Miniature heart pump packs a punch

Beebe first downstate hospital to offer device
July 5, 2017

The Impella mobile learning lab rolled into Beebe Healthcare's parking lot June 28 carrying a tiny device with a life-saving punch. “We're trying to give anyone who is interested in the device a chance to learn about it,” said Tony Antonaccio, spokesman for Abiomed, the company that makes the Impella heart pump.

Doctors and nurses flowed in and out of the learning lab stopping at several stations inside that described the pump and how it works. “People can come in and interact with the touch screens,” said Ryan Willis, an Abiomed technician.

Dr. Mouhanad Freih, a cardiologist with Beebe Healthcare, has firsthand experience with the device. “This will help save lives, help the heart recover,” he said.

Using a life-sized dummy, he showed how the pump device is threaded through a small incision in the abdomen where it winds through the femoral artery and into the aorta – the body's largest artery. From the aorta the device is placed into the heart's left ventricle.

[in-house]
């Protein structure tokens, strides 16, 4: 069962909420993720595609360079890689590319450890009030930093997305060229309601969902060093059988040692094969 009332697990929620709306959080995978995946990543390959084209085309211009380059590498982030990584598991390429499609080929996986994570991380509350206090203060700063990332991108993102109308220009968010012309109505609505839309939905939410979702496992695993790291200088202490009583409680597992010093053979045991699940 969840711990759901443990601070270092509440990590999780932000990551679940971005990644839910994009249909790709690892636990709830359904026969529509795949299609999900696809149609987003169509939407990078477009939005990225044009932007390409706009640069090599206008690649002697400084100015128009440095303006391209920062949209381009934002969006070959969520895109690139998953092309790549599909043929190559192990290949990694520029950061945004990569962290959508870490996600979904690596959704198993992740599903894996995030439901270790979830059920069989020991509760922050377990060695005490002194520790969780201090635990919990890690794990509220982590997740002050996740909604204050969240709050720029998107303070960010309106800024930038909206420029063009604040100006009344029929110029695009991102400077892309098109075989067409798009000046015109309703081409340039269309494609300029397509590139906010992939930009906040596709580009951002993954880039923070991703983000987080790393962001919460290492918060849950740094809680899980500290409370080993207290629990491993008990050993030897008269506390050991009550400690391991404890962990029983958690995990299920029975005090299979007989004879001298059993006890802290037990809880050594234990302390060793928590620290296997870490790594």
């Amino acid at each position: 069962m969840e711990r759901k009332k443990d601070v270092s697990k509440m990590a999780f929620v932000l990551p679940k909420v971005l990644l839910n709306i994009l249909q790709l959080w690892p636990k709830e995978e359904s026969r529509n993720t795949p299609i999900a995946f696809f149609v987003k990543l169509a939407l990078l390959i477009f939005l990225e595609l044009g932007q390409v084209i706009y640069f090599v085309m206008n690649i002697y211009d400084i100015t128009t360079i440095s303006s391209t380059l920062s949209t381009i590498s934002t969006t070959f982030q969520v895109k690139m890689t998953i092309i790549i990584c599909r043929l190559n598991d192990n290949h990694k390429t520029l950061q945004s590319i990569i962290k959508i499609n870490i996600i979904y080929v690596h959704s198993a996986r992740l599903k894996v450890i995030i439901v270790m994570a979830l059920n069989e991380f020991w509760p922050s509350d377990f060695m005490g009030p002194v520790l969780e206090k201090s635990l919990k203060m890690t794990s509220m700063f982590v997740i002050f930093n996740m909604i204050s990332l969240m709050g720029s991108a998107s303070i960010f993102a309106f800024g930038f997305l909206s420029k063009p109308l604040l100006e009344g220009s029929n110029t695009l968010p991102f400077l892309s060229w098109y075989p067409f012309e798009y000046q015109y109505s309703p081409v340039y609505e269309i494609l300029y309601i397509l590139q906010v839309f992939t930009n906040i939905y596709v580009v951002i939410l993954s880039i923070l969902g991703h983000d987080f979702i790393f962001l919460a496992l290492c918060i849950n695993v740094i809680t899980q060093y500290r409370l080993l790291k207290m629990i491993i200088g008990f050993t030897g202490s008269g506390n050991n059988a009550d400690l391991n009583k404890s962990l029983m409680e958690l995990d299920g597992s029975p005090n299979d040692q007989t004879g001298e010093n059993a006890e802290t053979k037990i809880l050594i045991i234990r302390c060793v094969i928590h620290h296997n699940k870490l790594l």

Freih shared a story of a recent patient whose heart was weak and could not pump blood to his vital organs such as the brain and kidneys. “Without this, the patient would not have survived,” he said.

The pump is tiny – about an inch long – and is part of a device that measures about 5 inches long. Despite its small size, the device can pump 2.5 liters of blood per minute through the heart. “It is one of the smallest devices available. There's no other catheter that does the same thing,” Freih said.

To date, Freih said, the device has been used on four Beebe patients. He said his patient is recovering beautifully thanks to the Impella device. “This is adding to the team we have,” he said. “We're very pleased to have this here.” 

Beebe Healthcare is the second hospital in Delaware to offer the Impella pump. Christiana Care also provides the device. Beebe officials would not say how much the pump costs because it is based on many variables.


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